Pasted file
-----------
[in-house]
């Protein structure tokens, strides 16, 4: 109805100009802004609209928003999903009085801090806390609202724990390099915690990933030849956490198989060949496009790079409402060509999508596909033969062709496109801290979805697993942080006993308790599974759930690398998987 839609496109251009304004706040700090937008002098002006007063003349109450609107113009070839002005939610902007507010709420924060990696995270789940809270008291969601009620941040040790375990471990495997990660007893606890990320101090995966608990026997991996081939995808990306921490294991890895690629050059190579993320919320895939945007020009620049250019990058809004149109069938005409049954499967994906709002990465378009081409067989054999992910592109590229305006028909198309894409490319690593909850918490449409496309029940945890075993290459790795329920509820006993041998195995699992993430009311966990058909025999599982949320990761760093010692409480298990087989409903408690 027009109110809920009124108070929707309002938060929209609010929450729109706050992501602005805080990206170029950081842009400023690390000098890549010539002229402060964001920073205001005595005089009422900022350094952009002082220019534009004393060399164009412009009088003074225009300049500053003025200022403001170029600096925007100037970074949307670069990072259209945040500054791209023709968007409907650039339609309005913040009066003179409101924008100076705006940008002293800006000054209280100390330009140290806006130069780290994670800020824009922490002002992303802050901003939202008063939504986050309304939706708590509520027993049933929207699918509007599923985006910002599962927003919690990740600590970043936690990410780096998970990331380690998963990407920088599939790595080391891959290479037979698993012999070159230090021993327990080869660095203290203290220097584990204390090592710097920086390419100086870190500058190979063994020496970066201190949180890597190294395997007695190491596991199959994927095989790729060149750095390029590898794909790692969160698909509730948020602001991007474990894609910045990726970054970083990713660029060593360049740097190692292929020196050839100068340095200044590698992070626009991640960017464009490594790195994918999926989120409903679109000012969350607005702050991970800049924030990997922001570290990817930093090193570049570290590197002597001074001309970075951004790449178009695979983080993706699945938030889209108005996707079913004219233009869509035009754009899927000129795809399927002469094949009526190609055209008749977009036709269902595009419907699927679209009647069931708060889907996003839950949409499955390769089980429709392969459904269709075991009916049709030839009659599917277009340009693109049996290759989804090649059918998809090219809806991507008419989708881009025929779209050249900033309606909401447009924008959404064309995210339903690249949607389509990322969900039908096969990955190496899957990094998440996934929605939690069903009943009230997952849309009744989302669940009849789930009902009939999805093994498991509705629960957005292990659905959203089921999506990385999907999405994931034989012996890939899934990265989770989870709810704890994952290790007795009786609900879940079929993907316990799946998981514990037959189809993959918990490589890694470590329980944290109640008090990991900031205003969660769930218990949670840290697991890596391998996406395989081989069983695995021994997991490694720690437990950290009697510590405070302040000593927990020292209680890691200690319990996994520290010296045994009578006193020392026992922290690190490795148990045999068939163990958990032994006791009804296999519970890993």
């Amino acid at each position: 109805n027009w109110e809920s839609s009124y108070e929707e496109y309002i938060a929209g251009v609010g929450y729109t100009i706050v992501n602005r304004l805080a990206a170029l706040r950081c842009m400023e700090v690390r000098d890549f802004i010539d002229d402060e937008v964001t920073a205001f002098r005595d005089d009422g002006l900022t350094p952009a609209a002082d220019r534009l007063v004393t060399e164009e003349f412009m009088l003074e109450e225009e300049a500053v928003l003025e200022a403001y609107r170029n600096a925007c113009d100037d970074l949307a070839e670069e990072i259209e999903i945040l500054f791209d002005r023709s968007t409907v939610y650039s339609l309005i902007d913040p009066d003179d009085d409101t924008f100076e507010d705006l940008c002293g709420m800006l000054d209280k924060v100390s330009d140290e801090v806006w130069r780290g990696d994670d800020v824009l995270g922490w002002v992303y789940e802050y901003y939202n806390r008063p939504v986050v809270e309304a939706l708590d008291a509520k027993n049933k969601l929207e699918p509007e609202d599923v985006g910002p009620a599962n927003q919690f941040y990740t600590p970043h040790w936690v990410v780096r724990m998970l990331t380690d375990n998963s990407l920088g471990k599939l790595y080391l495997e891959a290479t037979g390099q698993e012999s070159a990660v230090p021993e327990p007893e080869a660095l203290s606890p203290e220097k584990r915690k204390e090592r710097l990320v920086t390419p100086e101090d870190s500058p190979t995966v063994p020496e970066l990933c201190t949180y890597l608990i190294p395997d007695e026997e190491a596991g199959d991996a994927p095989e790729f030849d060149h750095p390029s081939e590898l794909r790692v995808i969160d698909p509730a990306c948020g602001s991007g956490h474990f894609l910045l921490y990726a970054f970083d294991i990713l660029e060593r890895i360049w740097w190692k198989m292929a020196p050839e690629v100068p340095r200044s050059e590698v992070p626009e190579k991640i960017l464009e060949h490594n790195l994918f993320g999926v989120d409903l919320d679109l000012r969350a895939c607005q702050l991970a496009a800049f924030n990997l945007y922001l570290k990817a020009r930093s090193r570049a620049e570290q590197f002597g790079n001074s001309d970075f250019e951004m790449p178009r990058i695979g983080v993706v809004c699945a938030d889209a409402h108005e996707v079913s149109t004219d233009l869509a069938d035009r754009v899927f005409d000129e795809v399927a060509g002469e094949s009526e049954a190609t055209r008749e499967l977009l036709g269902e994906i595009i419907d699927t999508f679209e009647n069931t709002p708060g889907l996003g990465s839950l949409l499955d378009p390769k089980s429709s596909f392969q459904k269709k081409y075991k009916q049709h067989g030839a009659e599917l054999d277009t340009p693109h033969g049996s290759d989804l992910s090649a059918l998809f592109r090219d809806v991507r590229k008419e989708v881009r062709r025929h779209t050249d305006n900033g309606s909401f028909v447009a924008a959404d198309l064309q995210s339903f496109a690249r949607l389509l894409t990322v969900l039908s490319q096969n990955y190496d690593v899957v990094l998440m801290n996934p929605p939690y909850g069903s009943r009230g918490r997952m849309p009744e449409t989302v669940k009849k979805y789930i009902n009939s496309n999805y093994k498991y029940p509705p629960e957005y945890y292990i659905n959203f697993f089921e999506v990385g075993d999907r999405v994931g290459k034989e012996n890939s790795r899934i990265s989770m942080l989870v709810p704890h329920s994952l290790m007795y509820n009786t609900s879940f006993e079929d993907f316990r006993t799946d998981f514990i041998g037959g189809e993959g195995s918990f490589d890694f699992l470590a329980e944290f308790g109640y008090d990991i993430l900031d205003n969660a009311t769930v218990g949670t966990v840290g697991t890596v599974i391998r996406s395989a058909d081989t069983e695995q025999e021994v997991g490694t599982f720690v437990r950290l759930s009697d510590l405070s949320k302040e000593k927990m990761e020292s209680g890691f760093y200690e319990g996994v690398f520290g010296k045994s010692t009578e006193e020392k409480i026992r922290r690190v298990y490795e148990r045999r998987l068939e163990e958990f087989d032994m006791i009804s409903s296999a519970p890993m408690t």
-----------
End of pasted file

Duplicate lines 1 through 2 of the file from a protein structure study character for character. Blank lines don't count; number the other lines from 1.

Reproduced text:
[in-house]
């Protein structure tokens, strides 16, 4: 109805100009802004609209928003999903009085801090806390609202724990390099915690990933030849956490198989060949496009790079409402060509999508596909033969062709496109801290979805697993942080006993308790599974759930690398998987 839609496109251009304004706040700090937008002098002006007063003349109450609107113009070839002005939610902007507010709420924060990696995270789940809270008291969601009620941040040790375990471990495997990660007893606890990320101090995966608990026997991996081939995808990306921490294991890895690629050059190579993320919320895939945007020009620049250019990058809004149109069938005409049954499967994906709002990465378009081409067989054999992910592109590229305006028909198309894409490319690593909850918490449409496309029940945890075993290459790795329920509820006993041998195995699992993430009311966990058909025999599982949320990761760093010692409480298990087989409903408690 027009109110809920009124108070929707309002938060929209609010929450729109706050992501602005805080990206170029950081842009400023690390000098890549010539002229402060964001920073205001005595005089009422900022350094952009002082220019534009004393060399164009412009009088003074225009300049500053003025200022403001170029600096925007100037970074949307670069990072259209945040500054791209023709968007409907650039339609309005913040009066003179409101924008100076705006940008002293800006000054209280100390330009140290806006130069780290994670800020824009922490002002992303802050901003939202008063939504986050309304939706708590509520027993049933929207699918509007599923985006910002599962927003919690990740600590970043936690990410780096998970990331380690998963990407920088599939790595080391891959290479037979698993012999070159230090021993327990080869660095203290203290220097584990204390090592710097920086390419100086870190500058190979063994020496970066201190949180890597190294395997007695190491596991199959994927095989790729060149750095390029590898794909790692969160698909509730948020602001991007474990894609910045990726970054970083990713660029060593360049740097190692292929020196050839100068340095200044590698992070626009991640960017464009490594790195994918999926989120409903679109000012969350607005702050991970800049924030990997922001570290990817930093090193570049570290590197002597001074001309970075951004790449178009695979983080993706699945938030889209108005996707079913004219233009869509035009754009899927000129795809399927002469094949009526190609055209008749977009036709269902595009419907699927679209009647069931708060889907996003839950949409499955390769089980429709392969459904269709075991009916049709030839009659599917277009340009693109049996290759989804090649059918998809090219809806991507008419989708881009025929779209050249900033309606909401447009924008959404064309995210339903690249949607389509990322969900039908096969990955190496899957990094998440996934929605939690069903009943009230997952849309009744989302669940009849789930009902009939999805093994498991509705629960957005292990659905959203089921999506990385999907999405994931034989012996890939899934990265989770989870709810704890994952290790007795009786609900879940079929993907316990799946998981514990037959189809993959918990490589890694470590329980944290109640008090990991900031205003969660769930218990949670840290697991890596391998996406395989081989069983695995021994997991490694720690437990950290009697510590405070302040000593927990020292209680890691200690319990996994520290010296045994009578006193020392026992922290690190490795148990045999068939163990958990032994006791009804296999519970890993």